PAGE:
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In the segment where Kermit interviews John-John, Kermit asks John-John if he minds if he asks some questions, and John-John nods, yet Kermit asks anyway. I guess John-John didn't know the difference between minding and not minding, but I wonder how he felt if he really did mind and was asked anyway.
The concept of "do you mind?' is so confusing to a kid. I had the hardest time understanding it when i was Sesame age. It almost seemed like a trick question (actually, in adulthood it does do). "No" is a positive answer, and "yes" allows the asker of the question to assume the person being asked actually means "no, i don't mind".
 

minor muppetz

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I noticed that in Carribian Amphibian that when we see the outline of where the frog has hopped from island to island the outline almost looks like an outline of a side view of an eagles head.
 

muppet maniac

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Okay, I've noticed that...

*Ernie and Bert live in the basement of 123, and their windows are behind the railing (or dumpster? Whatever it’s called). However, with the exception of season 1, all we see out the window is a blue sky :confused:

Even more peculiar is in the skit where Bert goes out to mail a letter (Ernie plays the drums), after he leaves the room, we see him walking by outside the window.

Here is the sketch. FF to 00:38 to see my point:

http://www.youtube.com/watch?v=RCXFBThMEMI

*In the earlier seasons (the first three, that is), Cookie Monster actually spoke in first person – saying “I want cookie” as opposed to “Me want cookie”, although there were times in seasons 2-3 when “Me” (and sometimes “Monster”, as Cookie referred to himself back in season 1) would slip in. Of course starting in season 4, Cookie spoke in his now trademark diction.

*Also in the earlier seasons – I believe Drtooth has pointed this out several times before – Oscar seemed a little…...um, how should I say this…...brighter than he would become later on.

I mean, sure he was a grouch who hated the sunshine, cleanliness, politness, company of others, etc. and was often telling people to go away and leave him alone. But on the other hand…

You know what, I think I’ll let you observe on your own:

A scene from #54
http://www.youtube.com/watch?v=ADmf0Y4SUOA

The original 1969 version of I Love Trash
http://www.youtube.com/watch?v=L9fwjox49Wk

The E/B chocolate ice cream skit
http://www.youtube.com/watch?v=Jhwk3uX7TiQ

The skit where Ernie loses his rubber duckie:
http://www.youtube.com/watch?v=P8jxXVvrU1s

Susan sings "If You're Happy and You Know It"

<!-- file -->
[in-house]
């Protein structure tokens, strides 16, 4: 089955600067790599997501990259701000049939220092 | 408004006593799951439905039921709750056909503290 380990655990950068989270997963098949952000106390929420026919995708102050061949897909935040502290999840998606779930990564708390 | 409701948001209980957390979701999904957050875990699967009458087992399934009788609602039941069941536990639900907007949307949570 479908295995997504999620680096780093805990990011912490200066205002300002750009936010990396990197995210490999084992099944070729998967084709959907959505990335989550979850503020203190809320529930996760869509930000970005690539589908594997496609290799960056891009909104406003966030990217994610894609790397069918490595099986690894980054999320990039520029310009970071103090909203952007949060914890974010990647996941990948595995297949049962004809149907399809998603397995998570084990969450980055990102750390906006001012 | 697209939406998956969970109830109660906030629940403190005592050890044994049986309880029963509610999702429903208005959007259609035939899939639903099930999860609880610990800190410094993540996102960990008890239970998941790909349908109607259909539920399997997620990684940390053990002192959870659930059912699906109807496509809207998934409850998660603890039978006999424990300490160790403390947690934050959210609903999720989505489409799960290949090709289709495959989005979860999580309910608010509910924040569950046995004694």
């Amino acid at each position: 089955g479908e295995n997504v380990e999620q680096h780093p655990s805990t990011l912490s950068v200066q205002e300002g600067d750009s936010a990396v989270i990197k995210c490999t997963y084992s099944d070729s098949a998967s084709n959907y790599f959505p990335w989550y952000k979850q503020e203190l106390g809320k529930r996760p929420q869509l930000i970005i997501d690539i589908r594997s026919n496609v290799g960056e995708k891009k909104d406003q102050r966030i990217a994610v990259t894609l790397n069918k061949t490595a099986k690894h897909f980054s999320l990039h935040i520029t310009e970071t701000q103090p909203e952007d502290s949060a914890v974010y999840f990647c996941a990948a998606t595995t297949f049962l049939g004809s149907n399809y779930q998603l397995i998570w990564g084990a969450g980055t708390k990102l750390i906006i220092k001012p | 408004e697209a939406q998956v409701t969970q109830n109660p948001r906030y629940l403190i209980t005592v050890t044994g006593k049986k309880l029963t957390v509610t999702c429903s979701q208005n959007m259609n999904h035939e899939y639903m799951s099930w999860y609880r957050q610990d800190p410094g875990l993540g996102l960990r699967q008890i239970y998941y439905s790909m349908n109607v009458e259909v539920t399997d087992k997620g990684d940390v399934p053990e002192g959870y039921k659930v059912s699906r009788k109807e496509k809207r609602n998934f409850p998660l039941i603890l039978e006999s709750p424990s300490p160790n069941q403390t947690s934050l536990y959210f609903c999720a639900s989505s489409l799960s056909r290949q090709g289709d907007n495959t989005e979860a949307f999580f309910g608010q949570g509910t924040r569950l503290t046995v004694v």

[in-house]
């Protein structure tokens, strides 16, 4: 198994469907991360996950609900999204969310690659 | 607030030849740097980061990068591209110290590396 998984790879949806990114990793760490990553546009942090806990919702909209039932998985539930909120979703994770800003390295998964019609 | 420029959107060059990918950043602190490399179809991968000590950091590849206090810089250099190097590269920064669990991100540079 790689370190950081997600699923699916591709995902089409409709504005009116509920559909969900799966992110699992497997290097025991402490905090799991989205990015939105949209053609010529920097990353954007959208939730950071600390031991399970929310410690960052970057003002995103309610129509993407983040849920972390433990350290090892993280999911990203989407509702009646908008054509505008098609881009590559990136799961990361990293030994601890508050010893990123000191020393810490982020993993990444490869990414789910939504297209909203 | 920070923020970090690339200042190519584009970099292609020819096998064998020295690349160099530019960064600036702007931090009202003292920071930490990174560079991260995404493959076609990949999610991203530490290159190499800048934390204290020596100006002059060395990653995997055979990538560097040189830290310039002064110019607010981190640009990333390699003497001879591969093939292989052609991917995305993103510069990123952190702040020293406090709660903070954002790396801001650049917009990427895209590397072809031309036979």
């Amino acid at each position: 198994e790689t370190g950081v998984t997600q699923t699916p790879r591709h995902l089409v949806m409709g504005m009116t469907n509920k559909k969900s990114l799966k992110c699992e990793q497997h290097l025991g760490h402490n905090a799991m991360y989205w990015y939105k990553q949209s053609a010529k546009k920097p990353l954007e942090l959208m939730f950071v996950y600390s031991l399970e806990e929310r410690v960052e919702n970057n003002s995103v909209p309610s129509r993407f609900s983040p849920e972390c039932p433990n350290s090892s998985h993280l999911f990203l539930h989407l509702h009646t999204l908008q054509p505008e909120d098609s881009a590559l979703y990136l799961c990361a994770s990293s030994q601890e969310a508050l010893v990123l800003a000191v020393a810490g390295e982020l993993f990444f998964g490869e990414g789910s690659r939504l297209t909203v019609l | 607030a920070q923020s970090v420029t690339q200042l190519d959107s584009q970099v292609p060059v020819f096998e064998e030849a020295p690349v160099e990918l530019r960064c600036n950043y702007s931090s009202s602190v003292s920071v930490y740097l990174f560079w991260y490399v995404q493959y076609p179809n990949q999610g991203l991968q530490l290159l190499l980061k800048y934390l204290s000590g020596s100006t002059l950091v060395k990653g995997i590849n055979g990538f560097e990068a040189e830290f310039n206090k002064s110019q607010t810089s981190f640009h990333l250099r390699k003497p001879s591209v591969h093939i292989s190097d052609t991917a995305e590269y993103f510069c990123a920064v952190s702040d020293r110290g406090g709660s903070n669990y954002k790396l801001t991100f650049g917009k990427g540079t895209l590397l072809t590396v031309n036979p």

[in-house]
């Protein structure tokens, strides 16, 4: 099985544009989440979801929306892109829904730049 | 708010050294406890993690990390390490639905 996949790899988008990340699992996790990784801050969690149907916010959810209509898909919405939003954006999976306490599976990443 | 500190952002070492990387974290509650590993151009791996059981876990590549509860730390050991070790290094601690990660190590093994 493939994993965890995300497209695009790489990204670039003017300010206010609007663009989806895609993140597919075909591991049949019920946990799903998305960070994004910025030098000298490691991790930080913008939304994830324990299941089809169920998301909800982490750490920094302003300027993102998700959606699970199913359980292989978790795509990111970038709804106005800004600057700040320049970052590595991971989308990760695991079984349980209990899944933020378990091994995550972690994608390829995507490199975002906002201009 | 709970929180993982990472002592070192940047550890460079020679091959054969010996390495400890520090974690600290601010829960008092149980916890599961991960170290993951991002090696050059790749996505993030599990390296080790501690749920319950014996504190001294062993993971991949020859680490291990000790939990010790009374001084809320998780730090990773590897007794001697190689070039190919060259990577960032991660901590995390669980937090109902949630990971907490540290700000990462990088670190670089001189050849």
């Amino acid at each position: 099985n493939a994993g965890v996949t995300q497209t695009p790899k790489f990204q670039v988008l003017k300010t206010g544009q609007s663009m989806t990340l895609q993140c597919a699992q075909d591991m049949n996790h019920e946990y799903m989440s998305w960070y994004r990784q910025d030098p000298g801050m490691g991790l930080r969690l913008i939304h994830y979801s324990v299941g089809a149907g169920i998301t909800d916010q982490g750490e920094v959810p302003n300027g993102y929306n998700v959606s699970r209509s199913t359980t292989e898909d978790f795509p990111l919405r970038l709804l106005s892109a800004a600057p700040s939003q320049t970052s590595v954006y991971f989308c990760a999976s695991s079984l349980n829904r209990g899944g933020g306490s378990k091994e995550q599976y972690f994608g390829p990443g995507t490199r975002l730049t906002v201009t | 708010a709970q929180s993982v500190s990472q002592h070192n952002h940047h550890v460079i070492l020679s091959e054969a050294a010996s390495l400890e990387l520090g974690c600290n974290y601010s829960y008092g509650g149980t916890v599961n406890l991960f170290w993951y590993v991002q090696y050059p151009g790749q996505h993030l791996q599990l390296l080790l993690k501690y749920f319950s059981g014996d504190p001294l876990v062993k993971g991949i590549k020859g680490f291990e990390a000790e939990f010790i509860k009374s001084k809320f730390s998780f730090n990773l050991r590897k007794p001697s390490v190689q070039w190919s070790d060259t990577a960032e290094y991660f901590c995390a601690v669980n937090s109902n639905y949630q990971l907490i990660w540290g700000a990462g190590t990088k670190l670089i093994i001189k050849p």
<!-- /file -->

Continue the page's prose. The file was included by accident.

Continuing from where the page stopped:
http://www.youtube.com/watch?v=J-SlHFsnp2I

A scene from #276
http://www.youtube.com/watch?v=kv4NpUsG0jQ

The first couple of seconds of "Rain Falls"
http://www.youtube.com/watch?v=1PbRlzPZAQo

There’s also his appearance on The Flip Wilson Show, but that sketch isn’t on YouTube. (It was on there years ago, but it was
taken down) At one point in that sketch, Oscar had a Christmas party in his can. Talk about what would happen five years later!

Heck, in the Rainstorm episode from season 3 (#355), Oscar was pretty mad when he got splashed by the passing car. Normally, he’d like that sort of thing.
 

minor muppetz

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*Ernie and Bert live in the basement of 123, and their windows are behind the railing (or dumpster? Whatever it’s called). However, with the exception of season 1, all we see out the window is a blue sky :confused:
One exception would be the recent song "I Wonder", where we can see (through the magic of computer animation) a sillohutte of the buildings outside the window.
 

minor muppetz

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I was just watching episode 666, and I noticed that at the end of the scene, where Oscar shows that nobody is happy, before some and then everyone is happy, that at the very end, Oscar starts laughing as well. And he had appeared to be unhappy because of them being happy... I wonder what made Oscar happy there.

Actually, I wonder what was up with the happiness in the scene. EVERYBODY quickly went from being unhappy to being happy, for no apparrent reason. I can see some of them cheering up, but unless they all planned on becomming happy to make Oscar miserable, it doens't make sense.

It's also odd that everybody is laughing. I can see them smiling if they are happy, but just because you're happy doesn't mean you have to crack up. I laugh if something is funny, not because I am happy. It sort of reminds me of a stupid commercial I saw for a dentist, where a dentists patients are supposed to pose for a picture but keep laughing because they want to show off their clean teeth. If they want to show their teeth, just smile, don't keep laughing.
 

minor muppetz

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I've noticed something about this clip: http://www.sesamestreet.org/video_player/-/pgpv/videoplayer/0/cc358c60-a2fa-4d58-bbb4-7283261c2194/everybody_knocks

Oscar sets up many trash cans on Sesame Street so nobody would know which one he's in, and not only that, but he's put piles of trash by each can, including crates and bags. But does he really need all that trash around the outside of his cans? It makes sense to have that pile of trash around his trash can to hide Caroll Spinney (as there aren't any trap doors on the floor), so I wonder if that was done so that those of us who know how it's done would still be guessing (I mean the kids wouldn't know there's a performer needing to hide).